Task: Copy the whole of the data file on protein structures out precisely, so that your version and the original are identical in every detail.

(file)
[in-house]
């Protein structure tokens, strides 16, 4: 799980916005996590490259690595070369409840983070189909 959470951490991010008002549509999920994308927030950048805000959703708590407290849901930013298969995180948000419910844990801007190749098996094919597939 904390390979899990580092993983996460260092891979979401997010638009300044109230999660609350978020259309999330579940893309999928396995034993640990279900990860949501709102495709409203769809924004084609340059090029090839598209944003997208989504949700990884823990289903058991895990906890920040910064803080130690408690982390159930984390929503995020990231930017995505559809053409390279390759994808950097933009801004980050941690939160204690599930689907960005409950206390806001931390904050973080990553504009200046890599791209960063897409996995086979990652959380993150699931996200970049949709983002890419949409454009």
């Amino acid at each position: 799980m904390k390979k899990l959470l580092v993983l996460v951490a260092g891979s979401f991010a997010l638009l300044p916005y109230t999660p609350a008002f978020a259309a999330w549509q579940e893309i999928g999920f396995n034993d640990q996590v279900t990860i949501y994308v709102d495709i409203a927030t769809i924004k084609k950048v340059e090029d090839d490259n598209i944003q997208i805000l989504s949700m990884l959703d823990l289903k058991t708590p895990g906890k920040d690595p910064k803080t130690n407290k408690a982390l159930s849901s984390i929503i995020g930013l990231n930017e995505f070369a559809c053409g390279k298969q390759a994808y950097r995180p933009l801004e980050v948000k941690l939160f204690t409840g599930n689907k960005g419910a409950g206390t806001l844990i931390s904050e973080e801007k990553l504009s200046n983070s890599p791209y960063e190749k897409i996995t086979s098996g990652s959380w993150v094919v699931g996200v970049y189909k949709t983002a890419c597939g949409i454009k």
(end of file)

[in-house]
């Protein structure tokens, strides 16, 4: 799980916005996590490259690595070369409840983070189909 959470951490991010008002549509999920994308927030950048805000959703708590407290849901930013298969995180948000419910844990801007190749098996094919597939 904390390979899990580092993983996460260092891979979401997010638009300044109230999660609350978020259309999330579940893309999928396995034993640990279900990860949501709102495709409203769809924004084609340059090029090839598209944003997208989504949700990884823990289903058991895990906890920040910064803080130690408690982390159930984390929503995020990231930017995505559809053409390279390759994808950097933009801004980050941690939160204690599930689907960005409950206390806001931390904050973080990553504009200046890599791209960063897409996995086979990652959380993150699931996200970049949709983002890419949409454009």
């Amino acid at each position: 799980m904390k390979k899990l959470l580092v993983l996460v951490a260092g891979s979401f991010a997010l638009l300044p916005y109230t999660p609350a008002f978020a259309a999330w549509q579940e893309i999928g999920f396995n034993d640990q996590v279900t990860i949501y994308v709102d495709i409203a927030t769809i924004k084609k950048v340059e090029d090839d490259n598209i944003q997208i805000l989504s949700m990884l959703d823990l289903k058991t708590p895990g906890k920040d690595p910064k803080t130690n407290k408690a982390l159930s849901s984390i929503i995020g930013l990231n930017e995505f070369a559809c053409g390279k298969q390759a994808y950097r995180p933009l801004e980050v948000k941690l939160f204690t409840g599930n689907k960005g419910a409950g206390t806001l844990i931390s904050e973080e801007k990553l504009s200046n983070s890599p791209y960063e190749k897409i996995t086979s098996g990652s959380w993150v094919v699931g996200v970049y189909k949709t983002a890419c597939g949409i454009k």